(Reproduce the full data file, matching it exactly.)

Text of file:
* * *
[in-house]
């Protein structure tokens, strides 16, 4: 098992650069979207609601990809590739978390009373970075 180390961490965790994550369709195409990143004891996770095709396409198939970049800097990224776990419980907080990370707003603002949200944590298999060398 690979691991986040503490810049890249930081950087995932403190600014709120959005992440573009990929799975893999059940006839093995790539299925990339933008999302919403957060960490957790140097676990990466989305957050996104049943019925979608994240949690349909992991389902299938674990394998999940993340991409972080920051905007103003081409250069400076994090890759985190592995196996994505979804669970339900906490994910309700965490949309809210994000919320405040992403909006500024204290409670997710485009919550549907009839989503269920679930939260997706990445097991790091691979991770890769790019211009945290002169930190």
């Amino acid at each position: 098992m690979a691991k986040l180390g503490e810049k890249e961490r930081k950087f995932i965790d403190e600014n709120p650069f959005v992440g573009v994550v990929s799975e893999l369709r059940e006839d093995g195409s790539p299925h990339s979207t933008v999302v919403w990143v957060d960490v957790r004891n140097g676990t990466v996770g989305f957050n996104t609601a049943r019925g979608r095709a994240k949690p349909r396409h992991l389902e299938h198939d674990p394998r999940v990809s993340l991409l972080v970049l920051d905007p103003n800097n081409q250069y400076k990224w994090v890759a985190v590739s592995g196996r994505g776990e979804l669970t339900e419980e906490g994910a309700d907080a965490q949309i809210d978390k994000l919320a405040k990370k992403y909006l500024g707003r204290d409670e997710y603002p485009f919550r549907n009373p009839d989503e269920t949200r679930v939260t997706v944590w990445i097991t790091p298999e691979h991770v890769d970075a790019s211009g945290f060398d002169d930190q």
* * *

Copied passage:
[in-house]
């Protein structure tokens, strides 16, 4: 098992650069979207609601990809590739978390009373970075 180390961490965790994550369709195409990143004891996770095709396409198939970049800097990224776990419980907080990370707003603002949200944590298999060398 690979691991986040503490810049890249930081950087995932403190600014709120959005992440573009990929799975893999059940006839093995790539299925990339933008999302919403957060960490957790140097676990990466989305957050996104049943019925979608994240949690349909992991389902299938674990394998999940993340991409972080920051905007103003081409250069400076994090890759985190592995196996994505979804669970339900906490994910309700965490949309809210994000919320405040992403909006500024204290409670997710485009919550549907009839989503269920679930939260997706990445097991790091691979991770890769790019211009945290002169930190």
């Amino acid at each position: 098992m690979a691991k986040l180390g503490e810049k890249e961490r930081k950087f995932i965790d403190e600014n709120p650069f959005v992440g573009v994550v990929s799975e893999l369709r059940e006839d093995g195409s790539p299925h990339s979207t933008v999302v919403w990143v957060d960490v957790r004891n140097g676990t990466v996770g989305f957050n996104t609601a049943r019925g979608r095709a994240k949690p349909r396409h992991l389902e299938h198939d674990p394998r999940v990809s993340l991409l972080v970049l920051d905007p103003n800097n081409q250069y400076k990224w994090v890759a985190v590739s592995g196996r994505g776990e979804l669970t339900e419980e906490g994910a309700d907080a965490q949309i809210d978390k994000l919320a405040k990370k992403y909006l500024g707003r204290d409670e997710y603002p485009f919550r549907n009373p009839d989503e269920t949200r679930v939260t997706v944590w990445i097991t790091p298999e691979h991770v890769d970075a790019s211009g945290f060398d002169d930190q």